Although I’ve been urged, now and then, to go there, I’ve never been to Hell. A good Minnesotan might say, “I hear it’s nice there in the winter.” They say war is Hell, and I’m pretty sure they’re right about that, so that means there’s a little Hell here on Earth. Two arid locales come to mind, and, in case we forget while the “battle” over heath insurance rages, dozens of other wars churn around the globe today.
Of course, Hell is a state of mind, really, not a place, and
it befalls us all from time to time. And, as is the way with most things, Hell
comes in degrees. There’s the burning, piercing Hell of torture and war, and
then there’s the low-grade fever variety that catches us between what we have
and what we want, leaving us feeling either stuck or adrift.
Thankfully, this is in the province of poetry, and this week’s poem, “Hell,” by Sarah Manguso, marches in triumphantly. “Hell” first appeared in our “Dumb Luck” issue (#14). It was then selected for Best American Poetry’s 2005 edition, edited by Paul Muldoon, before appearing in Ms. Manguso’s Siste Viator.
In this lovely prose poem, full of humanity and humor,
Manguso uses short declarative sentences and longer winding ones that arrive
just where they should to the reader’s great pleasure. Somehow she manages to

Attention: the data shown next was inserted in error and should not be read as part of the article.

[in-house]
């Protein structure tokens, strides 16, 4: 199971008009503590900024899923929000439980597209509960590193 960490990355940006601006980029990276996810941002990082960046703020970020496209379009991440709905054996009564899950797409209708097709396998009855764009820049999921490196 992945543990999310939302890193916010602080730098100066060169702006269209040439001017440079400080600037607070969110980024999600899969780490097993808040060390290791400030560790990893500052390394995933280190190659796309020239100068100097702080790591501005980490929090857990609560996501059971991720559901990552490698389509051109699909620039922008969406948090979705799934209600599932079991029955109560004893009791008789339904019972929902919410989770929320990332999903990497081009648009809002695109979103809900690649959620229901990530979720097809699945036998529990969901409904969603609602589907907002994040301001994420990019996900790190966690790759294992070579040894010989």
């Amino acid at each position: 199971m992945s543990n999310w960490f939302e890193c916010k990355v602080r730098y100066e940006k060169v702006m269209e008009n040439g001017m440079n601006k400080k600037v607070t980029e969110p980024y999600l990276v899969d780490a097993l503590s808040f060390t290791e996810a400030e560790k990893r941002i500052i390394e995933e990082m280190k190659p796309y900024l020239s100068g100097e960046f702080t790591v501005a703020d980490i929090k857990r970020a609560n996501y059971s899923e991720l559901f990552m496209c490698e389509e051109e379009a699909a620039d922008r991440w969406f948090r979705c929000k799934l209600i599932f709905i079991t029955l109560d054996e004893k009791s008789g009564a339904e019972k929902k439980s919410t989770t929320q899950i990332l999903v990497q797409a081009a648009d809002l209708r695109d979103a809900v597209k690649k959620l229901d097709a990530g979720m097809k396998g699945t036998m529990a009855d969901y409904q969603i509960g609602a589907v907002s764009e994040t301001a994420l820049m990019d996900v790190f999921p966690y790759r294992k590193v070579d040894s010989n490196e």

say things, wise things, you wish you had. She does this often, yet the poem
doesn’t prescribe a remedy, it is a remedy.
-- William Waltz
The second-hardest thing I have to do is not be longing’s
Hell is that. Hell is that, others, having a job, and not having a job. Hell is thinking continually of those who were truly great.
Hell is the moment you realize that you were ignorant of the
fact, when it was true, that you were not yet ruined by desire.
The kind of music I want to continue hearing after I am dead is the kind that makes me think I will be capable of hearing it then.
There is music in Hell. Wind of desolation! It blows past the egg-eyed statues. The canopic jars are full of secrets.
The wind blows through me. I open my mouth to speak.
I recite the list of people I have copulated with. It does not take long. I say the names of my imaginary children. I call out four-syllable words beginning with B. This is how I stay alive.
Beelzebub. Brachiosaur. Bubble-headed. I don’t know how I stay alive. What I do know is that there is a light, far above us, that goes out when we die,
and that in Hell there is a gray tulip that grows without any sun. It reminds me of everything I failed at,
and I water it carefully. It is all I have to remind me of